And the beat goes on and on

Published 12:00 am Wednesday, September 26, 2001

Well here we are in week three of the gridiron madness, and what a three weeks it has been!

Following last week's act of war against our nation in both New York City and Washington, D.C., we are all trying to do what President Bush has asked of us n let the beat go on, trust in the government that they will handle the situation appropriately, and show unity in patriotism.

I don't know about the rest of you, but I am still semi-fogged about the whole situation.

Both Friday and Saturday I was able to bear witness to our children showing their acts of unity and patriotism with both special ceremonies in games on Friday during the 7 p.m. vigil requested by our Commander-In-Chief, and during displays of true heartfelt sympathy, empathy, and faith ever since.

It's one thing to hear adults say "God Bless America" but certainly a more moving experience to see and hear our children doing so, as did the Greenville High School cheerleaders on Saturday, when at the game in Mobile, they held up a hand-painted banner saying just that, with a beautiful American flag, also hand-painted on it for the team to make their entrance onto the field with.

One has to wonder though, if the psychological effect has caused problems with the teams, because nearly all of our teams have played like they too are in a fog.

I for one know that what would make them feel better would be if they were to look up from the fields and see not a single empty seat in the bleachers this weekend as they represent their schools and families with pride, dignity, and genuine dedication.

I think, too that the coaches need more help then they are getting. Help, that is from the home fronts.

It's too easy to say that the coaches aren't motivating the teams n that is a cop-out. The easy way to pass the buck.

How many parents have come out to the practices? I have seen each team practice, and to be quite honest, when I get to the fields, I can count the number of parents on one hand (even though I have two that would serve the purpose).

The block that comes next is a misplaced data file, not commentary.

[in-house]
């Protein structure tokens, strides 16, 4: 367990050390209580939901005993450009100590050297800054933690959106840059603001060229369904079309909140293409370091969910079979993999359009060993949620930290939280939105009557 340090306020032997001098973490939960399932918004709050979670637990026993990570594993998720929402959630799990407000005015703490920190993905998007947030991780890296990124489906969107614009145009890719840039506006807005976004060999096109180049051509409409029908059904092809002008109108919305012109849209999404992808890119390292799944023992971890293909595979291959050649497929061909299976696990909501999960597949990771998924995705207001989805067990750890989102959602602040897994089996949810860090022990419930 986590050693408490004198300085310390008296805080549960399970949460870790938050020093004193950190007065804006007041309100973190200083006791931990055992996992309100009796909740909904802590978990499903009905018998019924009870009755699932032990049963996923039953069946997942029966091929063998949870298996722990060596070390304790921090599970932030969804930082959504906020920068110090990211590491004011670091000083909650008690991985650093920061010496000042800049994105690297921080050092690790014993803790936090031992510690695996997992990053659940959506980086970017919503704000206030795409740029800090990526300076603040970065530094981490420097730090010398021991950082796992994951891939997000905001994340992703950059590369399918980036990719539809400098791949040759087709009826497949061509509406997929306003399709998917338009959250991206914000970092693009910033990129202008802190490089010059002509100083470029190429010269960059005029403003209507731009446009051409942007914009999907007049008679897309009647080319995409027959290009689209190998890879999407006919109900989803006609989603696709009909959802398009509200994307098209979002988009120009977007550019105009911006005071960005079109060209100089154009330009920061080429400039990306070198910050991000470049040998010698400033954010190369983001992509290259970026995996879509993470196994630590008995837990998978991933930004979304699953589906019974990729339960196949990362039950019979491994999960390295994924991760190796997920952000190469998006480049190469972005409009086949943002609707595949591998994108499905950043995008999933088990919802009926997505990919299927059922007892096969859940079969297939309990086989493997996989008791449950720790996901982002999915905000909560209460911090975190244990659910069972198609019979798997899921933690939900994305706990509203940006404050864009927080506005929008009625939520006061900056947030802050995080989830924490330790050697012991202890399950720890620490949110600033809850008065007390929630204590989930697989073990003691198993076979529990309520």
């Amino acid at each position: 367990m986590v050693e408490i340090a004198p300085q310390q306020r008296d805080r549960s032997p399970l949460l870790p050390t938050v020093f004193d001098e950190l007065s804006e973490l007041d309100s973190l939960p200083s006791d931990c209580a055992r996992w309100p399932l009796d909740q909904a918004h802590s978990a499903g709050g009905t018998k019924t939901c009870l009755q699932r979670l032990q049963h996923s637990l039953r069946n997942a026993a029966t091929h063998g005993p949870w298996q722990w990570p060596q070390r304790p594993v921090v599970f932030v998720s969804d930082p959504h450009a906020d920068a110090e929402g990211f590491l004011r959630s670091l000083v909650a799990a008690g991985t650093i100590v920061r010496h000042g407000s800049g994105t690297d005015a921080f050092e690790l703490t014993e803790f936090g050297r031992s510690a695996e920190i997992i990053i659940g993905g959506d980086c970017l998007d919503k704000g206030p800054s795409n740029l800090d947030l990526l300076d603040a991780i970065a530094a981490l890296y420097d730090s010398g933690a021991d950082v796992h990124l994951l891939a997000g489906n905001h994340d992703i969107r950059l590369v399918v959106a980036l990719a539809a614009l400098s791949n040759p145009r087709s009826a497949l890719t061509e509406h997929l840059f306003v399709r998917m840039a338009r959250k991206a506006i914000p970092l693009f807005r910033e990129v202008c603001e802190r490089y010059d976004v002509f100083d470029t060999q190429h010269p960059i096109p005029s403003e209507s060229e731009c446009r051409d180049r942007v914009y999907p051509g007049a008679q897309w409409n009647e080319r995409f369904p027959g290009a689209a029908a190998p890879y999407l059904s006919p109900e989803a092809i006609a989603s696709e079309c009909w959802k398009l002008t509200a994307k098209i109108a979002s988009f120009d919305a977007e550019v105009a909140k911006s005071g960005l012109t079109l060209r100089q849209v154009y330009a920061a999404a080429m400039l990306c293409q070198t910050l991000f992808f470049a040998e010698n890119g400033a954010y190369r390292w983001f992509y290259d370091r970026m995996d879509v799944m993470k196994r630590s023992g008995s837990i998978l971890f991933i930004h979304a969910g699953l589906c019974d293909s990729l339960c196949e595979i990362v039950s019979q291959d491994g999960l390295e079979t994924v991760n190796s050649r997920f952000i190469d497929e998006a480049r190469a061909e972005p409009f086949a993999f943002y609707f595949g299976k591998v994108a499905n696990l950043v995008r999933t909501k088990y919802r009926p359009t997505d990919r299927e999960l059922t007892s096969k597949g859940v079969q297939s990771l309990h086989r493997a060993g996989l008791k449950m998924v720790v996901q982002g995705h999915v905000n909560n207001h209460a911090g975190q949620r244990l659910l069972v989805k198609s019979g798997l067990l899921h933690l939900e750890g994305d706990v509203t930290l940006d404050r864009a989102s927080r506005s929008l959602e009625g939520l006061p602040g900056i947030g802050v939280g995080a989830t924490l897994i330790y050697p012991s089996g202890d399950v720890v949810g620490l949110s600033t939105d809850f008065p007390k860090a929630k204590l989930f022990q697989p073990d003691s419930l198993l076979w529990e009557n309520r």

If parents were there to see how hard the coaches are working with the players, they would know more about where they could pick up the ball and keep that motivation going once the practice is through.

Where are the values of family, if not at home?

Parents, tell your children how much you love them, and are proud of them. Let them hear you say it, over, and over, and over again, until they are believers.

That kind of believing goes a long way into the roots of subconscious thinking, and they will start to believe in themselves, and before you know it, their performance will be better for it.

I have found myself at wits-end this year, with regard to children in general, to the point where I want to beat my head against the wall. But the bottom line is this, as pointed out by a very special friend of mine this weekend n sometimes it is just attention they want, whether it is positive or negative. And if they are getting attention, they will continue to do what they can to get it, whether it is in fact positive or negative.

I am just as guilty as anyone else.

I sit here at my desk, with pictures of all five of my girls in front of me, and I guess to anyone looking at them there, it makes a good impression.

But although I am extremely proud of each one of them for their individualism, and it makes me so happy to see their smiling faces staring at me from the frames on my desk, I think somewhere along the way I lost focus, just as many other parents probably have done too.

Therefore, I think I shall start to encourage and extract that positive side from my girls, as should every parent.

I have never been one to think I am perfect, but it doesn't take a Mack truck hitting me in the face to realize that something has got to give.

It just happened to help that four planes took out more lives than I could imagine being lost on our home front, here in the heartland.

So maybe it does start at home, and circulate from there, radiating outward with each swoop of the circle.

But as I mentioned to my wife Friday morning, while we were at the service in Confederate Park, what if that had been she or I in one of those planes?

What if one person whose life was lost in those planes or the buildings had left their family that day, absentmindedly and quite innocently forgetting to say "I love you?"

I don't know how much sense this is all making, or if it is anything more than my just rattling and rambling on, but what I do know is there is a sign over my mirror at home, it has been there for several years, and it says the following: "Yesterday is in the past, and tomorrow is in the future, but today is a gift, and that is why it is called the present."

As my mentor, Buster MacGuire says on many an occasion, "There's truth in them there words."

Until next week, this is your sports correspondent signing off, say that if you look on the west side of the field (which on a compass is toward the left), you will find me out there, way out in Deep Left Field.